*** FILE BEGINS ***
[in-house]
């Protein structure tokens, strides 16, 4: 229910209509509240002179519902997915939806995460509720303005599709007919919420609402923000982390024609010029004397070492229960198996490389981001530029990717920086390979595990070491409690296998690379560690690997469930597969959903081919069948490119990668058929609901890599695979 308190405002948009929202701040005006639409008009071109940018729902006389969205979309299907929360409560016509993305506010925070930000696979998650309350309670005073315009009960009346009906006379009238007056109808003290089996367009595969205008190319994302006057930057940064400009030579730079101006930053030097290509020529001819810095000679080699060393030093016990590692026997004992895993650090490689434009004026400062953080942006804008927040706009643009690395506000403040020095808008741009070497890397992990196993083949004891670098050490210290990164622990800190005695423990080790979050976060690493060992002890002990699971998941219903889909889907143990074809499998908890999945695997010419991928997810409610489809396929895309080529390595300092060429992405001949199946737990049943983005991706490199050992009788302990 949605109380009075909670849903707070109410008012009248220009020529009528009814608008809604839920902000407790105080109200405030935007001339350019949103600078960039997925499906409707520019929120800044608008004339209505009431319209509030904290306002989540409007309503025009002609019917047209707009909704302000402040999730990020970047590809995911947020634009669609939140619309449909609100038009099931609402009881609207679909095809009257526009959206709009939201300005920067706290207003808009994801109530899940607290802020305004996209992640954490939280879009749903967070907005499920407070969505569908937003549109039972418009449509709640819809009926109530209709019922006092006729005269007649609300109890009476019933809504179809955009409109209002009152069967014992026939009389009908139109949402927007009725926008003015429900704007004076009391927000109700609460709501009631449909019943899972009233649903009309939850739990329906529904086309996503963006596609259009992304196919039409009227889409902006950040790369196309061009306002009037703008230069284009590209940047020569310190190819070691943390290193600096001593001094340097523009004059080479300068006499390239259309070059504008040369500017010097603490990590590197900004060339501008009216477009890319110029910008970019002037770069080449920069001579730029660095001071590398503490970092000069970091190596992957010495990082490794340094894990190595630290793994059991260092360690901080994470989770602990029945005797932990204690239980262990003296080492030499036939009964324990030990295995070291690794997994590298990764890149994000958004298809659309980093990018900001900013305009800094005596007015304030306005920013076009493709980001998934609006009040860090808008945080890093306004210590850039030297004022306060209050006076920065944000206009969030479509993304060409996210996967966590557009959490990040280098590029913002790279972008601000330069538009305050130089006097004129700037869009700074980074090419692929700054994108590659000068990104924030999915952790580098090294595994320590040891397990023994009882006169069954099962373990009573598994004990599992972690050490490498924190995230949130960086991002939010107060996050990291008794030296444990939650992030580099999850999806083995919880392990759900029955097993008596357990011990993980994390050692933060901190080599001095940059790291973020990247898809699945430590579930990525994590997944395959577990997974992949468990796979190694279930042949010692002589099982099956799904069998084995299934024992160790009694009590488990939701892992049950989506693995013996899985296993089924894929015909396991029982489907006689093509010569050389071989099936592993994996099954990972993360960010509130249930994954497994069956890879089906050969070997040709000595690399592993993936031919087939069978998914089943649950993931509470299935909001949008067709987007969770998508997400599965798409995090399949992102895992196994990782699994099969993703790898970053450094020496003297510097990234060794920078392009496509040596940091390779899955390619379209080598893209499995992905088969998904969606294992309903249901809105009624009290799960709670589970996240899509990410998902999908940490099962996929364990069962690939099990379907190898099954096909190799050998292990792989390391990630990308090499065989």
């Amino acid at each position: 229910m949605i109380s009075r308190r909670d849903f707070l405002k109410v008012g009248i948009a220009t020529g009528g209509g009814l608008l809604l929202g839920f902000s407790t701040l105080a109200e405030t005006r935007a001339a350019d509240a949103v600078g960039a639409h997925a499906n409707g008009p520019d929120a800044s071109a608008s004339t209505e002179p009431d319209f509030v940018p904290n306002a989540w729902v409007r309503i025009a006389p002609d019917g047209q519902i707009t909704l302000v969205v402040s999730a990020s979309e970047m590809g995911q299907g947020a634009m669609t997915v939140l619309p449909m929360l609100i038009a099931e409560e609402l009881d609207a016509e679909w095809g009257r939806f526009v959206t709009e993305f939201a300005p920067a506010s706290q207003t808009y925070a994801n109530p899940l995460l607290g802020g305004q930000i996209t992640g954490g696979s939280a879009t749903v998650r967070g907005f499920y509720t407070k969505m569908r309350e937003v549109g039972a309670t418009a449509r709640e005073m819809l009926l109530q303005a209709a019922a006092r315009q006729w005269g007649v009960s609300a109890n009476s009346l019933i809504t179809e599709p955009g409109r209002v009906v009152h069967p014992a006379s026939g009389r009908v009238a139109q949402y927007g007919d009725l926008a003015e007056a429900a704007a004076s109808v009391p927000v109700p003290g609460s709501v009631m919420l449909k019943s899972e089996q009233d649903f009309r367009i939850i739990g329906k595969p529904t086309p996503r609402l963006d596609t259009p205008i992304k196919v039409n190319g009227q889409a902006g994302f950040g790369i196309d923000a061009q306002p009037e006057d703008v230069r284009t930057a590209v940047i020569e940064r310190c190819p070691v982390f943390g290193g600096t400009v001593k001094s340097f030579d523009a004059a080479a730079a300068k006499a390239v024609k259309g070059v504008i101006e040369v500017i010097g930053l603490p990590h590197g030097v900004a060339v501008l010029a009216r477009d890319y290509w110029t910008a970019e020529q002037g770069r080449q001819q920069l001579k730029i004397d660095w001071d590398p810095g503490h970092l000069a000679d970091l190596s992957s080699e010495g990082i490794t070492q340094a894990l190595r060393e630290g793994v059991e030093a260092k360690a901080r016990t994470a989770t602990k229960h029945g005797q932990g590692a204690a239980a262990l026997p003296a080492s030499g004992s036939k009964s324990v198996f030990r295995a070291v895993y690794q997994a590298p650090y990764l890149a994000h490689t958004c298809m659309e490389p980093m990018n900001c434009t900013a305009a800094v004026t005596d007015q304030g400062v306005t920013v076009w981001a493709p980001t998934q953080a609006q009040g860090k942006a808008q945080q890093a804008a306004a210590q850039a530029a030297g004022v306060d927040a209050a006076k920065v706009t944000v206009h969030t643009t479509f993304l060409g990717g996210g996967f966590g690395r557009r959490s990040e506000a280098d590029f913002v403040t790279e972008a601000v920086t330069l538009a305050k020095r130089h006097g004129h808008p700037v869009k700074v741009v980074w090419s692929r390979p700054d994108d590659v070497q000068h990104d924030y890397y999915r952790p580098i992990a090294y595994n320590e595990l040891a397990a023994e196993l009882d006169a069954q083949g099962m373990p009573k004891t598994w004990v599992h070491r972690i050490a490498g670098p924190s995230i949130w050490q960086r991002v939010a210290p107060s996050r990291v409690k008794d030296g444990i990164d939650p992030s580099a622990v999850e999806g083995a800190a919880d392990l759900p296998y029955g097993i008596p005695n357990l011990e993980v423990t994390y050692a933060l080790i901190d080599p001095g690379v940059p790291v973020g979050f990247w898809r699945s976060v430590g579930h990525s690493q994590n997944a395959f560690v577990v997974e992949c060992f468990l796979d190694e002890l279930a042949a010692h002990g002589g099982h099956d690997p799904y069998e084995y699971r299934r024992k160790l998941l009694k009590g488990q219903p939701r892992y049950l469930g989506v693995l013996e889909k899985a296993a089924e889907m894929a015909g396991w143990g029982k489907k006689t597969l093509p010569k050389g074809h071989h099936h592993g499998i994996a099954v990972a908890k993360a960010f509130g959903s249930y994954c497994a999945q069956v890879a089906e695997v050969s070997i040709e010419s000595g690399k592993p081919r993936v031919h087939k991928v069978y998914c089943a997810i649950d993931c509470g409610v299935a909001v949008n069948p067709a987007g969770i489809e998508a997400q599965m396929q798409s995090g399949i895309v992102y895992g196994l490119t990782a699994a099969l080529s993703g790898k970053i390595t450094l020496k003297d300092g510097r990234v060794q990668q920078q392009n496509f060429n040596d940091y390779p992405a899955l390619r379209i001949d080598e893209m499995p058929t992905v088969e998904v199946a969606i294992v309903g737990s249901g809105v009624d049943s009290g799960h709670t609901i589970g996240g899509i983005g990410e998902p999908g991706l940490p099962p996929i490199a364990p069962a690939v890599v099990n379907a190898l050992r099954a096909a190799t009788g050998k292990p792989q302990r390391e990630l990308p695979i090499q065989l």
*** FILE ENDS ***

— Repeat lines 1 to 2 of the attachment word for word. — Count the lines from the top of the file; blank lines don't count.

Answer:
[in-house]
């Protein structure tokens, strides 16, 4: 229910209509509240002179519902997915939806995460509720303005599709007919919420609402923000982390024609010029004397070492229960198996490389981001530029990717920086390979595990070491409690296998690379560690690997469930597969959903081919069948490119990668058929609901890599695979 308190405002948009929202701040005006639409008009071109940018729902006389969205979309299907929360409560016509993305506010925070930000696979998650309350309670005073315009009960009346009906006379009238007056109808003290089996367009595969205008190319994302006057930057940064400009030579730079101006930053030097290509020529001819810095000679080699060393030093016990590692026997004992895993650090490689434009004026400062953080942006804008927040706009643009690395506000403040020095808008741009070497890397992990196993083949004891670098050490210290990164622990800190005695423990080790979050976060690493060992002890002990699971998941219903889909889907143990074809499998908890999945695997010419991928997810409610489809396929895309080529390595300092060429992405001949199946737990049943983005991706490199050992009788302990 949605109380009075909670849903707070109410008012009248220009020529009528009814608008809604839920902000407790105080109200405030935007001339350019949103600078960039997925499906409707520019929120800044608008004339209505009431319209509030904290306002989540409007309503025009002609019917047209707009909704302000402040999730990020970047590809995911947020634009669609939140619309449909609100038009099931609402009881609207679909095809009257526009959206709009939201300005920067706290207003808009994801109530899940607290802020305004996209992640954490939280879009749903967070907005499920407070969505569908937003549109039972418009449509709640819809009926109530209709019922006092006729005269007649609300109890009476019933809504179809955009409109209002009152069967014992026939009389009908139109949402927007009725926008003015429900704007004076009391927000109700609460709501009631449909019943899972009233649903009309939850739990329906529904086309996503963006596609259009992304196919039409009227889409902006950040790369196309061009306002009037703008230069284009590209940047020569310190190819070691943390290193600096001593001094340097523009004059080479300068006499390239259309070059504008040369500017010097603490990590590197900004060339501008009216477009890319110029910008970019002037770069080449920069001579730029660095001071590398503490970092000069970091190596992957010495990082490794340094894990190595630290793994059991260092360690901080994470989770602990029945005797932990204690239980262990003296080492030499036939009964324990030990295995070291690794997994590298990764890149994000958004298809659309980093990018900001900013305009800094005596007015304030306005920013076009493709980001998934609006009040860090808008945080890093306004210590850039030297004022306060209050006076920065944000206009969030479509993304060409996210996967966590557009959490990040280098590029913002790279972008601000330069538009305050130089006097004129700037869009700074980074090419692929700054994108590659000068990104924030999915952790580098090294595994320590040891397990023994009882006169069954099962373990009573598994004990599992972690050490490498924190995230949130960086991002939010107060996050990291008794030296444990939650992030580099999850999806083995919880392990759900029955097993008596357990011990993980994390050692933060901190080599001095940059790291973020990247898809699945430590579930990525994590997944395959577990997974992949468990796979190694279930042949010692002589099982099956799904069998084995299934024992160790009694009590488990939701892992049950989506693995013996899985296993089924894929015909396991029982489907006689093509010569050389071989099936592993994996099954990972993360960010509130249930994954497994069956890879089906050969070997040709000595690399592993993936031919087939069978998914089943649950993931509470299935909001949008067709987007969770998508997400599965798409995090399949992102895992196994990782699994099969993703790898970053450094020496003297510097990234060794920078392009496509040596940091390779899955390619379209080598893209499995992905088969998904969606294992309903249901809105009624009290799960709670589970996240899509990410998902999908940490099962996929364990069962690939099990379907190898099954096909190799050998292990792989390391990630990308090499065989």